… “In this pharmaceutical products liability action, plaintiff Jean Moll alleges that as a result of her in utero exposure to the prescription drug diethylstilbestrol (DES) she suffers from an incompetent cervix, resulting in a probable inability to carry a fetus to term. Michael Moll alleges a loss of consortium. Defendants are manufacturers and distributors of DES.
MOLL v. ABBOTT LAB., Leagle, 1992916192MichApp724_1830, February 3, 1992.
Plaintiff testified at deposition that in 1975 she consulted a gynecologist, Dr. Ulmer, regarding birth control. Because of the way her cervix appeared, she was asked if she had undergone any abortions. Plaintiff told the doctor that she had not, and there was no further discussion at that time about the condition of her cervix. In 1976, Dr. O’Campo told plaintiff that she had a “hood over her cervix.” Dr. O’Campo asked plaintiff if her mother had taken DES and requested the medical records from when plaintiff’s mother was pregnant. Plaintiff had been told by her mother, Shirley Petroff, that she was hospitalized during her pregnancy because she was “losing” plaintiff. Mrs. Petroff told plaintiff that she remembered receiving medication to prevent her from “losing” plaintiff, but did not know what she was given.
In 1977, plaintiff was told by her doctor that the cervix “didn’t look good” and that the condition might be attributable to DES that her mother had taken. The doctor was still trying to locate the mother’s medical records at that time. When plaintiff was having difficulty getting pregnant in 1979, her doctor indicated that her difficulty might be related to the hood over her cervix. The doctor stated that it was possible that plaintiff’s condition was caused by exposure to DES.
The medical records from the pregnancy were still unavailable in 1979. Apparently, plaintiff’s mother had contacted the physician who had treated her during her pregnancy, but was unable to locate the records. In her deposition, plaintiff stated that in the late 1970s she tried to call the hospital where she was born in order to obtain the records, but was told that the hospital had either burned down or closed. Plaintiff also remembered discussing articles relating to DES and DES-related injuries with her mother. The record does not disclose the content of these articles or the information plaintiff gained from discussing them. According to plaintiff, these discussions could have occurred as far back as 1978 or 1980.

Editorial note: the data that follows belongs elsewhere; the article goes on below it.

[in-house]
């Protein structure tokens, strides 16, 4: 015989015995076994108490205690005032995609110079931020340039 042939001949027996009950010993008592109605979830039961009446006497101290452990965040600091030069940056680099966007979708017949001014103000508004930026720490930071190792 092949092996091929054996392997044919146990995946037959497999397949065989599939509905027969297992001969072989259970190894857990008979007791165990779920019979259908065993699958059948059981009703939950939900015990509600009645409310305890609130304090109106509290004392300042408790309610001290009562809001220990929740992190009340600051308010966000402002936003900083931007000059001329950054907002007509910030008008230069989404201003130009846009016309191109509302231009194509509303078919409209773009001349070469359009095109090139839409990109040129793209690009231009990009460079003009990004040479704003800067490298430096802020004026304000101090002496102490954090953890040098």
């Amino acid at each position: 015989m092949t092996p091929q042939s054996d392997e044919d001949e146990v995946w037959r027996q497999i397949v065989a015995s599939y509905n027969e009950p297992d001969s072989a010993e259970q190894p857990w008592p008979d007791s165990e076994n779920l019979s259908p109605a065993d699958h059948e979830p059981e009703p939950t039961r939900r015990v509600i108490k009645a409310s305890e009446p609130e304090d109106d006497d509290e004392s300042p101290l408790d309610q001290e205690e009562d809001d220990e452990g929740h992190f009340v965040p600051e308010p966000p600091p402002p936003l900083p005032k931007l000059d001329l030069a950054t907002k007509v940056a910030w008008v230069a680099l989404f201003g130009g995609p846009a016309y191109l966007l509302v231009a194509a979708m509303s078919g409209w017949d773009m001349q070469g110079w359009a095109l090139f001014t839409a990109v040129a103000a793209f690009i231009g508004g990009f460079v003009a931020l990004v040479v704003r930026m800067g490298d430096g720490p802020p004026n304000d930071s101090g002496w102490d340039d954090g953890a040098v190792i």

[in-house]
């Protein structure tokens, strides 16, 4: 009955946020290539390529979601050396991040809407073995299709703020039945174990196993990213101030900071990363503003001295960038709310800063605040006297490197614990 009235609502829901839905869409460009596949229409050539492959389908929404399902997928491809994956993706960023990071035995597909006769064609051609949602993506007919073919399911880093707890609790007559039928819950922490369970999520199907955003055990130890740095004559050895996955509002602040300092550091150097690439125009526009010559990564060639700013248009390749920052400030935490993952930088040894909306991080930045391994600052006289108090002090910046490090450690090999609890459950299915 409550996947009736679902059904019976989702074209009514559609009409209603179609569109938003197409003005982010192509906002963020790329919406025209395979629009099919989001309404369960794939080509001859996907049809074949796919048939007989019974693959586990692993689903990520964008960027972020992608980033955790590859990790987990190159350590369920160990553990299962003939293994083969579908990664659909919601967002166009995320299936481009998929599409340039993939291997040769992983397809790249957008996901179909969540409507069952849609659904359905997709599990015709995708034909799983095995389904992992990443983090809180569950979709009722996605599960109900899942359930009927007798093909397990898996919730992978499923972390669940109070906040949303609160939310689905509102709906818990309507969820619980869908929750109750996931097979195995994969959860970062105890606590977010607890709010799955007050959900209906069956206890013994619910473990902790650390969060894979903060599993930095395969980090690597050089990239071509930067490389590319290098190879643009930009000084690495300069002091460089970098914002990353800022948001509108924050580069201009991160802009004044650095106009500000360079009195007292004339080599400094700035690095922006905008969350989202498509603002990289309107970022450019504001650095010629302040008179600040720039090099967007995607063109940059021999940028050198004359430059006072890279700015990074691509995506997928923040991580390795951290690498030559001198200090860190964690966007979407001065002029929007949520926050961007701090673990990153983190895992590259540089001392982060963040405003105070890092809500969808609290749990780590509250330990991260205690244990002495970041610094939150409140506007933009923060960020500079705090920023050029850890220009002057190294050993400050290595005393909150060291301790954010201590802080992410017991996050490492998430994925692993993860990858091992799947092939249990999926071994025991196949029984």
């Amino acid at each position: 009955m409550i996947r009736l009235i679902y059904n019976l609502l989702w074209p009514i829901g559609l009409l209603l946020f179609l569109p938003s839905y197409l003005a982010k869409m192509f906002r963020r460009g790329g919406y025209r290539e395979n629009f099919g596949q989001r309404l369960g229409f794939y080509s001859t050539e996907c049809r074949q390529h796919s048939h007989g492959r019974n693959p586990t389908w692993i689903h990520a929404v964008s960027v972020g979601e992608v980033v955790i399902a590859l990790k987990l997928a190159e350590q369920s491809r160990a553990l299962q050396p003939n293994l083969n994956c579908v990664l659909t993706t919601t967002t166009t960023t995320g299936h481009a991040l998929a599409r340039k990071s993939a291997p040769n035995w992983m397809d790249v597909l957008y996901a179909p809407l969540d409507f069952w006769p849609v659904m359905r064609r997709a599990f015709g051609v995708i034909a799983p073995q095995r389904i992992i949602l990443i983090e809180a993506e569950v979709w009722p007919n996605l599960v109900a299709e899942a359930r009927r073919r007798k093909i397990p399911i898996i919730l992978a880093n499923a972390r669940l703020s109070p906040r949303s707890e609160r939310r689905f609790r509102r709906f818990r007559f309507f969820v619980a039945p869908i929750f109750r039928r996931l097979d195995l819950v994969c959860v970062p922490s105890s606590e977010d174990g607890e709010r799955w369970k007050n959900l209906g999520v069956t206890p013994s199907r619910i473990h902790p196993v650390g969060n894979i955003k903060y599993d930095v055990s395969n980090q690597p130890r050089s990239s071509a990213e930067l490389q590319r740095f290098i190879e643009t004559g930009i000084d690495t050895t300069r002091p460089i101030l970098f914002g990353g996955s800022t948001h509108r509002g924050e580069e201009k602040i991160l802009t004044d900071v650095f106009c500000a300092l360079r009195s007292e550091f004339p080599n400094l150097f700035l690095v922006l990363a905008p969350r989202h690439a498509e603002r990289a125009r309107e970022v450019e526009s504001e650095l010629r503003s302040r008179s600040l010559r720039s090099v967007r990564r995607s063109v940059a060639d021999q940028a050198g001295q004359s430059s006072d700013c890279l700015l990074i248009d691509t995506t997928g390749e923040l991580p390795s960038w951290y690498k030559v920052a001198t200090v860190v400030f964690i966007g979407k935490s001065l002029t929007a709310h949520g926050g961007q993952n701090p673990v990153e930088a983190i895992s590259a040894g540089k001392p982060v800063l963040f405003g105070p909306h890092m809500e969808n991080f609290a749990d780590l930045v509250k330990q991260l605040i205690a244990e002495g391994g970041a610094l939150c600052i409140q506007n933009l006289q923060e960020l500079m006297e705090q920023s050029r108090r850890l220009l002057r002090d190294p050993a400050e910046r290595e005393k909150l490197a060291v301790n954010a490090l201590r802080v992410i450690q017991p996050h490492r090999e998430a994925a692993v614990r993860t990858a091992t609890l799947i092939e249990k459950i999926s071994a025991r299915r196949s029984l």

On December 30, 1986, plaintiff and her husband filed a complaint that sought damages for injuries arising from in utero exposure to DES.1 In June 1988, defendants filed a motion for summary disposition pursuant to MCR 2.116(C)(10), alleging that there was no genuine issue of material fact because plaintiff had failed to produce evidence that her mother had ingested DES. The motion was apparently granted, but the entry of the order was delayed so that plaintiff could complete her investigation regarding her mother’s hospital records. In October 1988, plaintiff located records that indicated that her mother had ingested DES.
In December 1988, defendants again moved for summary disposition, this time under MCR 2.116(C)(7). Defendants alleged that plaintiff’s complaint was filed more than three years after she learned that her injuries might be related to in utero exposure to DES and was therefore barred under MCL 600.5805(9); MSA 27A.5805(9). In her response, plaintiff argued that her cause of action had not accrued until 1988, when she located the medical records that established that her mother had ingested DES. The trial court denied defendants’ motion, noting that plaintiff’s cause of action did not exist more than three years before the filing of the complaint because plaintiff did not have evidence that her mother had ingested DES.” …
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